Jan 5, 2013; Houston, TX, USA; Cincinnati Bengals defensive coordinator Mike Zimmer before the AFC wild card playoff game against the Houston Texans at Reliant Stadium. Mandatory Credit: Kirby Lee/Image of Sport-USA TODAY Sports
In 2011, the largest knock on a very young Bengals team was that despite making the wild card round they did not beat a play-off caliber opponent during the season. This season it was largely felt that the Bengals made that next step through several statement wins and returning to the post season in back to back years for the first time in three decades. Taking nothing away from that accomplishment, the numbers suggest that perhaps the Bengals aren’t quiet as solidified as they would like to be.
To review, at the outset of the 2011 season, the Bengals strength of schedule was .472 and tied for 27th in the League with Washington and Pittsburgh. However, at the end of the season, their opponents’ records brought that strength of schedule up to .500; a fact largely ignored due to the lack of significant wins. But while the Bengals didn’t beat anyone who made the post season that year, they did play six play-off teams from the year prior and beat both that weren’t named Pittsburgh or Baltimore.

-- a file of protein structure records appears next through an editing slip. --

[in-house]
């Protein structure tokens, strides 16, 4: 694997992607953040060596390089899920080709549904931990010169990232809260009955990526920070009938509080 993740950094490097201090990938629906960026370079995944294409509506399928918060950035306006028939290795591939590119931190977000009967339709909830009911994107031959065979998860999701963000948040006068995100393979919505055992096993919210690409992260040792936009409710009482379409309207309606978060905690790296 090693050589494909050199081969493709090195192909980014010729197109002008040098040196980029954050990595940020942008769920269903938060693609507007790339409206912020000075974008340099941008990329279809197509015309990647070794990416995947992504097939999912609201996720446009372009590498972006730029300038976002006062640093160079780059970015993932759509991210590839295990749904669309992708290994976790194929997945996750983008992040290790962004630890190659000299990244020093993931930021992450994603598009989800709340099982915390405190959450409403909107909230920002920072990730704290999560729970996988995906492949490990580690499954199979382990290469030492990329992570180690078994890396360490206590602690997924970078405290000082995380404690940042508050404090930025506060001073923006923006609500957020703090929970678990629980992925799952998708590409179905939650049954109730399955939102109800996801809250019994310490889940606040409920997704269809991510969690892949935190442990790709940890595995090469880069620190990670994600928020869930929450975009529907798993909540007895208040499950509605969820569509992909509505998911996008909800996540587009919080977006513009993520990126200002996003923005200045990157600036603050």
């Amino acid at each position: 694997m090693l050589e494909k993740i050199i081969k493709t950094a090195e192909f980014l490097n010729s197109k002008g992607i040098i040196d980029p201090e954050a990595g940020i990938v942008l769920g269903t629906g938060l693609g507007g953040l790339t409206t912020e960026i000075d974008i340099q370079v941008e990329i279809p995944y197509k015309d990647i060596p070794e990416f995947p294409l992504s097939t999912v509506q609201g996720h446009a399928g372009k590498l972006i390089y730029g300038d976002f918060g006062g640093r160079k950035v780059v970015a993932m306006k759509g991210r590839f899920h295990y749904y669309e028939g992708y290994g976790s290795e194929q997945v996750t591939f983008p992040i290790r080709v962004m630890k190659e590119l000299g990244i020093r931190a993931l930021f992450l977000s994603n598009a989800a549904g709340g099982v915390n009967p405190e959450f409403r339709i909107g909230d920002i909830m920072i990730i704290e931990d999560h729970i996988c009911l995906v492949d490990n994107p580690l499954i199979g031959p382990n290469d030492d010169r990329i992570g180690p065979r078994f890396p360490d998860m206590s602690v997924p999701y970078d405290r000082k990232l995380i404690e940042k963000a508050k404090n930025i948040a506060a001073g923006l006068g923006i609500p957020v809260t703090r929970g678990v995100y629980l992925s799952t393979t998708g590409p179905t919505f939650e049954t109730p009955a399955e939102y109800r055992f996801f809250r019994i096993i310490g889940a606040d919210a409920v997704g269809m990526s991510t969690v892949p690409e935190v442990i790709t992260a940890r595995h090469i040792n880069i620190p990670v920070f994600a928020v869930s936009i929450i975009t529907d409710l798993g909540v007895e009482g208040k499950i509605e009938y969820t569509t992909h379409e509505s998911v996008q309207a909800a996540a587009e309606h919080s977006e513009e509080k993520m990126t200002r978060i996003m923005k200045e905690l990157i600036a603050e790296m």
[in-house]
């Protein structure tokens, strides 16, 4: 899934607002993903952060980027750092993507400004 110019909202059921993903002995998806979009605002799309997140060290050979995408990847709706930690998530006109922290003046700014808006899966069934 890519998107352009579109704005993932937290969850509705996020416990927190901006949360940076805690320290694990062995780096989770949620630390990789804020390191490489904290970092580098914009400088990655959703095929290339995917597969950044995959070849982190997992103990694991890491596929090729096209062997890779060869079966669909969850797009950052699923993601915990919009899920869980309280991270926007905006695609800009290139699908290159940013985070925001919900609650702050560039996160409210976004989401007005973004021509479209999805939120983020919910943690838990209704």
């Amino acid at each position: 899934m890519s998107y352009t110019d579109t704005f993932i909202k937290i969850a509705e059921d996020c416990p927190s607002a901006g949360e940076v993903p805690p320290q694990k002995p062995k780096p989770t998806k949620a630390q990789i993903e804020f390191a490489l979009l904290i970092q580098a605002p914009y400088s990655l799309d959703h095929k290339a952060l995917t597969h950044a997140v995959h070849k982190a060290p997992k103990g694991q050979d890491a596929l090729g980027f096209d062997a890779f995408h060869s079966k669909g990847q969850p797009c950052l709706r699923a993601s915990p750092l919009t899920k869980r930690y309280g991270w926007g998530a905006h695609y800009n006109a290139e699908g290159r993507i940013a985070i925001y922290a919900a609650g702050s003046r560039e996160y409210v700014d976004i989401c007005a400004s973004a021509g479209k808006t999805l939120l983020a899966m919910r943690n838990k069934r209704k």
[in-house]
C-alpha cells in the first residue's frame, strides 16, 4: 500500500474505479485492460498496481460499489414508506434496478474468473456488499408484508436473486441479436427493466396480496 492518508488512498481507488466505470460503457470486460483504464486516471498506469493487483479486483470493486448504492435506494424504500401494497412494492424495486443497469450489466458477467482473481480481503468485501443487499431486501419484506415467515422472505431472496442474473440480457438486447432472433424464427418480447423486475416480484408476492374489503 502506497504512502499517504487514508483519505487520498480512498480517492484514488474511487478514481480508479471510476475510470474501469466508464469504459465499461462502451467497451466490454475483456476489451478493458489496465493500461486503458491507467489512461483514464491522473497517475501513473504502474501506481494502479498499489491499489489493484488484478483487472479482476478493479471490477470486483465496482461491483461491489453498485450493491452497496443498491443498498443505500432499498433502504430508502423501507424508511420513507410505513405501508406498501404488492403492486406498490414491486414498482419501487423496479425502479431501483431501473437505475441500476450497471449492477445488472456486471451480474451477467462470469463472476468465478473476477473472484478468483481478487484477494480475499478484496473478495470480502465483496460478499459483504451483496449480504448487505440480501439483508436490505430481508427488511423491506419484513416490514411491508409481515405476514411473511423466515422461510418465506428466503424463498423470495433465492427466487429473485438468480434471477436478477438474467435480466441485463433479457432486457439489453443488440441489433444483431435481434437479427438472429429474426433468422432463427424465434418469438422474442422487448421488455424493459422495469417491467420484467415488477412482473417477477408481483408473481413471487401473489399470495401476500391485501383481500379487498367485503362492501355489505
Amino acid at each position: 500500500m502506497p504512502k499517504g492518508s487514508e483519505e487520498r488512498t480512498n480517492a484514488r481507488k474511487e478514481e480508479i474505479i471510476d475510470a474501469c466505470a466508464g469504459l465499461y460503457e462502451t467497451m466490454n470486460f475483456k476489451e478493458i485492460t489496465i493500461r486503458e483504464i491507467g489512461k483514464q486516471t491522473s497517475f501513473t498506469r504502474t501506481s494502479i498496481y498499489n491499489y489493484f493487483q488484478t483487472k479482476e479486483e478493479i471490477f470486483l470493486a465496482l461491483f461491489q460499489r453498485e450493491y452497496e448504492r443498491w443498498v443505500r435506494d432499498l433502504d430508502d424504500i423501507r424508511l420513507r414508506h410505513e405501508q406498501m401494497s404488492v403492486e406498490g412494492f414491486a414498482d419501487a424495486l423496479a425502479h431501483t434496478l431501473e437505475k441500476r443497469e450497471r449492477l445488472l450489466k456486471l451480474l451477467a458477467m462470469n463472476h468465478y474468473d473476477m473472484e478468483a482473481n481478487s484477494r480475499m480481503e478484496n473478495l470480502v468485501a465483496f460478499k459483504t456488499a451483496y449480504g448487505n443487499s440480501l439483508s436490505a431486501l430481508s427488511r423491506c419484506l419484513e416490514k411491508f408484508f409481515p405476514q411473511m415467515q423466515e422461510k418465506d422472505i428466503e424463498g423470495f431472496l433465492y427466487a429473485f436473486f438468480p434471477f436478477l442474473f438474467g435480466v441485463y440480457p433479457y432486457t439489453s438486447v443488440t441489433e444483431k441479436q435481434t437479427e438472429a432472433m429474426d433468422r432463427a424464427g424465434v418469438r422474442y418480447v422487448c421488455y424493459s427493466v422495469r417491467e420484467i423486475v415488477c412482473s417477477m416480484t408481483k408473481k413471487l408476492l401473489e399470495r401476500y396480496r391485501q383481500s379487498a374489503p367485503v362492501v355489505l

This year, the Bengals strength of schedule was .500 at the beginning of Week 1, leaving them picking up right where they left off: tied for 14th in the NFL, again with Pittsburgh. This time, when the season concluded, their strength of schedule had fallen to .432 – dead last at 32nd in the NFL! Again, Cincinnati beat two previous post-season level opponents as it had the year prior, but their victory over the Ravens doubled as one half of their signature “play-off caliber wins” of this season, despite it resembling more of an amped up preseason match than anything franchise defining. The only legitimate win over a play-off team from this season came against a young RGIII-led Washington in Week 3.